The past week has been a succession of fun and busy days, what with:
Valentines Day,
Pay day (always fun because I can then schedule payments. I'm a finance loving nerd,)
My birthday (24 feels SO much older than 23, let me tell you,)
Girls night where my friend offered to paint my toes since it's getting harder to reach them,
Baby Shower (more on that later,)
and my 33 week appointment!

Sheesh. I told you it was busy.

Mix in a ton of home improvement projects, a handful of Skype calls, and hours and hours of Arabic studying and you'll pretty much understand what my week looked like.

And now? Well now Ian is on the road to Dubai to pick up his friend, Svein, from the airport. And also to pick up our curtains from Pottery Barn Kids, because every good husband will go into PBK and pick up pink curtains when their wife asks them to.

So, I'm all alone for the night, and beside the slight stranded feeling I get when he goes off with the car leaving me stuck in our apartment for 7+ hours, I'm really enjoying myself.

What does a night in look like for me? Instant mashed potatoes (true that,) folding baby clothes, watching free TV episodes off of iTunes and getting caught up on Grey's Anatomy, skyping with a friend, and going to bed at a very early time.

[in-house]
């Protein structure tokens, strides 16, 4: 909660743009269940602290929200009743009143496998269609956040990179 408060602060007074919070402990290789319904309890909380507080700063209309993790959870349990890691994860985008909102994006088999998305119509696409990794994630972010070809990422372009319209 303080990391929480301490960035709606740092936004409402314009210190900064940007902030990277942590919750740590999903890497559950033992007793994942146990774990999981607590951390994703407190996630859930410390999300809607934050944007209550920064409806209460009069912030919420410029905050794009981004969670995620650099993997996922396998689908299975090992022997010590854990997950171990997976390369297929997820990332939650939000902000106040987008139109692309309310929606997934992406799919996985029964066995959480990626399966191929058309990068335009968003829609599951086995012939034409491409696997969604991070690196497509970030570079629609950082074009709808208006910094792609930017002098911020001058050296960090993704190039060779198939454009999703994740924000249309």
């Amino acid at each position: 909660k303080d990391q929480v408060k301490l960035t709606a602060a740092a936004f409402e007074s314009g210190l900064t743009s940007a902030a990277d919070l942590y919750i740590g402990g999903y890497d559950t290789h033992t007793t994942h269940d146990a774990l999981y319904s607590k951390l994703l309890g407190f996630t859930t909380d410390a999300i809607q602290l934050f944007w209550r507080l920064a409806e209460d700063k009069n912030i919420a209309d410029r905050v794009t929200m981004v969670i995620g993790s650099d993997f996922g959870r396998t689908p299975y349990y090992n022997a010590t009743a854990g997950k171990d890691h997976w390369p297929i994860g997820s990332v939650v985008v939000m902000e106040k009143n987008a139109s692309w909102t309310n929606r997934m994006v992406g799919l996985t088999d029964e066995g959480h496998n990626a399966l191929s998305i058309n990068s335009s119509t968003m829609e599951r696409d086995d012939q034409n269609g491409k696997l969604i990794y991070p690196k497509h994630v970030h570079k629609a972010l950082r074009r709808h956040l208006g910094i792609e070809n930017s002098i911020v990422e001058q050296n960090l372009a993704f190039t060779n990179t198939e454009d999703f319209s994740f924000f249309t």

It's the high life, this "24" stuff, let me tell you what.

I also realize, that my post is now finished, but I never addressed the title that I originally started out with: "Sweet treats and swollen feet." Well, let me wrap this up by abridging that story and saying that I really am into sweets and my feet are really swollen.

The End.

You can thank me later for saving you from that oh-so-exciting tale.

Monday, February 14, 2011

Handy Man

My husband is amazing.

He never ceases to surprise me.

He willingly tackles my copious tasks on my lengthy "to-do" lists. (Just in the past 3 weeks he has fixed a bathroom door, reorganized our front room, caulked our tub, repaired a light, moved our office into our bedroom, and put together our crib.)